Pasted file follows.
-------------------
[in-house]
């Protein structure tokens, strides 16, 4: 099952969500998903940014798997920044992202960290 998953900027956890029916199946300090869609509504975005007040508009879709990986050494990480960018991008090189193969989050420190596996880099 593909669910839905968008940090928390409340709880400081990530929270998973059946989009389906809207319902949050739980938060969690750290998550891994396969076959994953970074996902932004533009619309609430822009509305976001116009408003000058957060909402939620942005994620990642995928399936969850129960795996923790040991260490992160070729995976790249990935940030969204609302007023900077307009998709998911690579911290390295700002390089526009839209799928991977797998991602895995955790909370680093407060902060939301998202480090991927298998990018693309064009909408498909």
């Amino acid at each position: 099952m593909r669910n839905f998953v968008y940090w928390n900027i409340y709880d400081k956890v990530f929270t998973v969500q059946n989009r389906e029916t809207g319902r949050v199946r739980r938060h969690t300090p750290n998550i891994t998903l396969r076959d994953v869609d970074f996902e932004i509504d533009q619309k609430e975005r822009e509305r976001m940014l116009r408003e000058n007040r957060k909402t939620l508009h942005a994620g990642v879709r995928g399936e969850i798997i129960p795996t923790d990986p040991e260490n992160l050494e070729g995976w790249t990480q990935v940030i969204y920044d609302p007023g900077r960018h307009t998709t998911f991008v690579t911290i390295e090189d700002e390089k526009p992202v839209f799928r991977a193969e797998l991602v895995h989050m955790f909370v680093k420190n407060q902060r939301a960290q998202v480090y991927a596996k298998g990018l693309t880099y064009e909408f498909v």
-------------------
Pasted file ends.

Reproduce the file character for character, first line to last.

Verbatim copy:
[in-house]
């Protein structure tokens, strides 16, 4: 099952969500998903940014798997920044992202960290 998953900027956890029916199946300090869609509504975005007040508009879709990986050494990480960018991008090189193969989050420190596996880099 593909669910839905968008940090928390409340709880400081990530929270998973059946989009389906809207319902949050739980938060969690750290998550891994396969076959994953970074996902932004533009619309609430822009509305976001116009408003000058957060909402939620942005994620990642995928399936969850129960795996923790040991260490992160070729995976790249990935940030969204609302007023900077307009998709998911690579911290390295700002390089526009839209799928991977797998991602895995955790909370680093407060902060939301998202480090991927298998990018693309064009909408498909």
């Amino acid at each position: 099952m593909r669910n839905f998953v968008y940090w928390n900027i409340y709880d400081k956890v990530f929270t998973v969500q059946n989009r389906e029916t809207g319902r949050v199946r739980r938060h969690t300090p750290n998550i891994t998903l396969r076959d994953v869609d970074f996902e932004i509504d533009q619309k609430e975005r822009e509305r976001m940014l116009r408003e000058n007040r957060k909402t939620l508009h942005a994620g990642v879709r995928g399936e969850i798997i129960p795996t923790d990986p040991e260490n992160l050494e070729g995976w790249t990480q990935v940030i969204y920044d609302p007023g900077r960018h307009t998709t998911f991008v690579t911290i390295e090189d700002e390089k526009p992202v839209f799928r991977a193969e797998l991602v895995h989050m955790f909370v680093k420190n407060q902060r939301a960290q998202v480090y991927a596996k298998g990018l693309t880099y064009e909408f498909v």